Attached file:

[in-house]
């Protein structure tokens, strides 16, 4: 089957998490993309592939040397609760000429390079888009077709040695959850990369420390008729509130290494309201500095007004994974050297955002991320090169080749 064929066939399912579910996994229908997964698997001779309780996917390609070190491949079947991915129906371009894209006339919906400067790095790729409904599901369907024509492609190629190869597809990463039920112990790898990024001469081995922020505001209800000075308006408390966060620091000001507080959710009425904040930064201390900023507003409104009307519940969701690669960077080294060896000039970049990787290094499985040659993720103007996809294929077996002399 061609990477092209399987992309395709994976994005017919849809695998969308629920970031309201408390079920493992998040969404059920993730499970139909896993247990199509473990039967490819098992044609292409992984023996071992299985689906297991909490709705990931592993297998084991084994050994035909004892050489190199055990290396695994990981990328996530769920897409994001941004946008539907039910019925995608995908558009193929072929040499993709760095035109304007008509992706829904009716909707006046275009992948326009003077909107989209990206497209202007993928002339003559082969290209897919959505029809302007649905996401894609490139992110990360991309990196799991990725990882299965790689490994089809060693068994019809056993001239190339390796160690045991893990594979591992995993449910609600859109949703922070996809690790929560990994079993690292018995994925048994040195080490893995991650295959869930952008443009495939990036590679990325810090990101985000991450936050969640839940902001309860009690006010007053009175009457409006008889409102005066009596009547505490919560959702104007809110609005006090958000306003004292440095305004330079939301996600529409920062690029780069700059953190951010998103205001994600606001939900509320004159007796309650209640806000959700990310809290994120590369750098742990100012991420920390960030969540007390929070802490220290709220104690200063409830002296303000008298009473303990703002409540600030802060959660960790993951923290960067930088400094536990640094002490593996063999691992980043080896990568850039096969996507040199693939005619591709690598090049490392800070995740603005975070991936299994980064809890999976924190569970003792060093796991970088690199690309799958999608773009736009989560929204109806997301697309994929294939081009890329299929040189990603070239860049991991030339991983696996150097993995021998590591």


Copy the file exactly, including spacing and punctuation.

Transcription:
[in-house]
């Protein structure tokens, strides 16, 4: 089957998490993309592939040397609760000429390079888009077709040695959850990369420390008729509130290494309201500095007004994974050297955002991320090169080749 064929066939399912579910996994229908997964698997001779309780996917390609070190491949079947991915129906371009894209006339919906400067790095790729409904599901369907024509492609190629190869597809990463039920112990790898990024001469081995922020505001209800000075308006408390966060620091000001507080959710009425904040930064201390900023507003409104009307519940969701690669960077080294060896000039970049990787290094499985040659993720103007996809294929077996002399 061609990477092209399987992309395709994976994005017919849809695998969308629920970031309201408390079920493992998040969404059920993730499970139909896993247990199509473990039967490819098992044609292409992984023996071992299985689906297991909490709705990931592993297998084991084994050994035909004892050489190199055990290396695994990981990328996530769920897409994001941004946008539907039910019925995608995908558009193929072929040499993709760095035109304007008509992706829904009716909707006046275009992948326009003077909107989209990206497209202007993928002339003559082969290209897919959505029809302007649905996401894609490139992110990360991309990196799991990725990882299965790689490994089809060693068994019809056993001239190339390796160690045991893990594979591992995993449910609600859109949703922070996809690790929560990994079993690292018995994925048994040195080490893995991650295959869930952008443009495939990036590679990325810090990101985000991450936050969640839940902001309860009690006010007053009175009457409006008889409102005066009596009547505490919560959702104007809110609005006090958000306003004292440095305004330079939301996600529409920062690029780069700059953190951010998103205001994600606001939900509320004159007796309650209640806000959700990310809290994120590369750098742990100012991420920390960030969540007390929070802490220290709220104690200063409830002296303000008298009473303990703002409540600030802060959660960790993951923290960067930088400094536990640094002490593996063999691992980043080896990568850039096969996507040199693939005619591709690598090049490392800070995740603005975070991936299994980064809890999976924190569970003792060093796991970088690199690309799958999608773009736009989560929204109806997301697309994929294939081009890329299929040189990603070239860049991991030339991983696996150097993995021998590591």